Ghana has declared an outbreak of Marburg virus disease in the West African country. Marburg is a disease that causes a hemorrhagic fever that is as worse as Ebola.
According to health authorities in the country, blood samples from two persons in the southern Ashanti region proved that there is a presence of the Marburg virus in the country. The samples have been sent to the Pasteur Institute in Dakar for further analysis.
The Ghana Health Service (GHS) has also confirmed that the disease is as deadly as Ebola. Speaking on the development, the Director General of the GHS, Dr. Patrick Kuma-Aboagye, said:
"Additional testing at the IDP in Senegal has confirmed the results. This is the first time that Ghana has confirmed (the presence of) the Marburg virus."
He also added that 98 persons are already on record to have contracted the Marburg virus diseases. The affected persons have been under quarantine and are being monitored closely. So far, there have not been any reports of further spread of the disease.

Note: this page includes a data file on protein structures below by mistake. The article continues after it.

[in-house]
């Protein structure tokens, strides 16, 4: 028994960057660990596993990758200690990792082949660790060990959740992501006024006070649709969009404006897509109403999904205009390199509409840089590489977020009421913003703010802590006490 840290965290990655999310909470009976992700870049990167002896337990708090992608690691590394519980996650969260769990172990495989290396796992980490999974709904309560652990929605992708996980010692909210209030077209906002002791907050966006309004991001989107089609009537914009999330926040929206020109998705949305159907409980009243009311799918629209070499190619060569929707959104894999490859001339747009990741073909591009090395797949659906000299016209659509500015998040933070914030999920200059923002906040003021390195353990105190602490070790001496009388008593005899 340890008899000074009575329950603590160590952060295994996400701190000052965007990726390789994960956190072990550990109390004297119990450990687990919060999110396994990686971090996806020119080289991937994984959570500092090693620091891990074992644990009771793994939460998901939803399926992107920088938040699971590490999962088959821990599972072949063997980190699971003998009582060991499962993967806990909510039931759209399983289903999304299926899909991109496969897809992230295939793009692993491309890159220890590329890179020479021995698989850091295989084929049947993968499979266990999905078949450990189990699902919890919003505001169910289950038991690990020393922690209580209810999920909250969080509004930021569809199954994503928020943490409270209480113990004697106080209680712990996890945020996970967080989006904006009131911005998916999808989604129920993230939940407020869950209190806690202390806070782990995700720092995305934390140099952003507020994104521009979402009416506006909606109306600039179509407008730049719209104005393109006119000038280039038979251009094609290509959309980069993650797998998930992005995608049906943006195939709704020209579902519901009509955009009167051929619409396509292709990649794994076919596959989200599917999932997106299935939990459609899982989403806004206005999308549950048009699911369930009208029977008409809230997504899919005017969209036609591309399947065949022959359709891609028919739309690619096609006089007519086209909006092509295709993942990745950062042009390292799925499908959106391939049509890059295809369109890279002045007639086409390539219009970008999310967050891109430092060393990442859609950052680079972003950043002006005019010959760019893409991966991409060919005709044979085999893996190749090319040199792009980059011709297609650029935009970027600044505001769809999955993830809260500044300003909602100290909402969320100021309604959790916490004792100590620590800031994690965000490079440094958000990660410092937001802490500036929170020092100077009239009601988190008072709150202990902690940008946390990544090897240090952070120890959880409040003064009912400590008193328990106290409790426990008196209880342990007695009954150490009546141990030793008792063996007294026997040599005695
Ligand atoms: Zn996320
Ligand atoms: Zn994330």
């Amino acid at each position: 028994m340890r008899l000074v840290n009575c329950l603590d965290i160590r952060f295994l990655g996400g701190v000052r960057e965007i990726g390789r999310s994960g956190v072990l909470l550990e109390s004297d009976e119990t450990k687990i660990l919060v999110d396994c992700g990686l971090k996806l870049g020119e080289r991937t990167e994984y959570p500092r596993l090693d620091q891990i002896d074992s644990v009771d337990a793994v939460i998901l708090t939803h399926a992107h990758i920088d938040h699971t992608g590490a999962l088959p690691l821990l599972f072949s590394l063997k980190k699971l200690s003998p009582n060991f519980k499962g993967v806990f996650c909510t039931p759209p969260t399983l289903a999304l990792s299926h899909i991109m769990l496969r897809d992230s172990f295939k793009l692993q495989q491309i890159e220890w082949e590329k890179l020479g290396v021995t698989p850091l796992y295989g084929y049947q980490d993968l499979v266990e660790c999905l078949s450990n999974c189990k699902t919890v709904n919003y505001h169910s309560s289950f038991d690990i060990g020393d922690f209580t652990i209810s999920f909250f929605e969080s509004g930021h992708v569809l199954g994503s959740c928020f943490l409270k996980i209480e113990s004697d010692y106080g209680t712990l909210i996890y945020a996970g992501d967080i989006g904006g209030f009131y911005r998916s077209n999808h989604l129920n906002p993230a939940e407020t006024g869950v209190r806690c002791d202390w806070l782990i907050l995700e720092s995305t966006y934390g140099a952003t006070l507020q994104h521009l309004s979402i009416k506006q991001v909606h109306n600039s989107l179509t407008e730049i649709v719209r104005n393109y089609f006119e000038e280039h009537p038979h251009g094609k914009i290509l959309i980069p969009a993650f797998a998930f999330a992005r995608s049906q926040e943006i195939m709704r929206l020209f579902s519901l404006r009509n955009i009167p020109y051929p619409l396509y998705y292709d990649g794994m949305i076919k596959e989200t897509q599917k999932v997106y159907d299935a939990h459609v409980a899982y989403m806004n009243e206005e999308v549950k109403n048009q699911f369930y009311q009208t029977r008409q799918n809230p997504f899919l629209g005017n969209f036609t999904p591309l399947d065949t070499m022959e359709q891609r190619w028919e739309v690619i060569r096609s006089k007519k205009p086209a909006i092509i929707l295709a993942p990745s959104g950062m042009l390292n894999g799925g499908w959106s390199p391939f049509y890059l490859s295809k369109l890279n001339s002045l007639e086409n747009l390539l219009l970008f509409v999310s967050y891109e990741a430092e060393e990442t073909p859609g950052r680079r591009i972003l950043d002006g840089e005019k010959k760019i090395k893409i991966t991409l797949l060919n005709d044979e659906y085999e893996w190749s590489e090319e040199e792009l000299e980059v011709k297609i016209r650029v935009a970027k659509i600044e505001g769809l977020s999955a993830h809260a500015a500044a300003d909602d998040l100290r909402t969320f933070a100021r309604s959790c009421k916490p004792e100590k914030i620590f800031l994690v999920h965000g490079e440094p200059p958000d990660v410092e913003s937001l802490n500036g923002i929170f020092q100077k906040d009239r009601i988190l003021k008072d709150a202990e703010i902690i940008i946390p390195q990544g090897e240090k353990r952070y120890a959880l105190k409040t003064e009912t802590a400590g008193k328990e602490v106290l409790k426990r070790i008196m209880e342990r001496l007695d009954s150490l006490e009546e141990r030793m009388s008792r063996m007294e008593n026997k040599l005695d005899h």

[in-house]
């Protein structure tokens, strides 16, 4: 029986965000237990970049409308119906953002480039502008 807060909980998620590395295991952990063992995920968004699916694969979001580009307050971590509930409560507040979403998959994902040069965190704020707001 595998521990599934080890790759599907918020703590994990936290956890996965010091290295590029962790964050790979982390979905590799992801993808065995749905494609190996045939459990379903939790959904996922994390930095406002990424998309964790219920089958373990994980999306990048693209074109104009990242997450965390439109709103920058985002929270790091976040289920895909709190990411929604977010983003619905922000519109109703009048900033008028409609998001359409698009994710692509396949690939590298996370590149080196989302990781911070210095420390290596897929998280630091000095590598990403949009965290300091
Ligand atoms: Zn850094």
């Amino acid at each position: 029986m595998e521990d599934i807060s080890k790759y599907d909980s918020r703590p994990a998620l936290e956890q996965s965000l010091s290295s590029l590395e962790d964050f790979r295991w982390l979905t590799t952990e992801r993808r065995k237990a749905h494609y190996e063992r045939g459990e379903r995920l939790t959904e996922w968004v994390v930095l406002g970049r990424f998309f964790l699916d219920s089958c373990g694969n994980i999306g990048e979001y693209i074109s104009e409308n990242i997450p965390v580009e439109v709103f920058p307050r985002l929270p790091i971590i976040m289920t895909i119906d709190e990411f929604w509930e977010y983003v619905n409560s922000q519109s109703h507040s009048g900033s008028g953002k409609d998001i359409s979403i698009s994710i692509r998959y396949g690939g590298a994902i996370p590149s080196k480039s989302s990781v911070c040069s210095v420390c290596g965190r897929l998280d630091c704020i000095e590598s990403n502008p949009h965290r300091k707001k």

Health authorities in the country say they are doing everything possible to "protect the health of the population," calling for the cooperation of "all" to ensure that the virus is "effectively contained."
Experts say that the Marburg virus disease is transmitted to humans by fruit bats and is spread in humans through direct contact with the body fluids of infected people, or with surfaces and materials, according to the World Health Organization (WHO).
According to a report, the WHO announced in September 2021 an end of the first episode of the Marburg virus in West Africa, 42 days after the identification of a case in Guinea. So, the confirmation of the disease in Ghana came as a huge surprise to health authorities and citizens of the country.
There were also reported cases of Marburg virus disease in Angola, Uganda, Kenya, South Africa, and DR Congo.
Symptoms of the deadly disease include severe headache, high fever, and eventual malaise. Case fatality rates have ranged from 24% to 88% in previous outbreaks, depending on the virus strain and case management, according to WHO.
Although there are no approved vaccines or antiviral treatments for the virus, oral or intravenous rehydration and treatment of specific symptoms improve survival rates.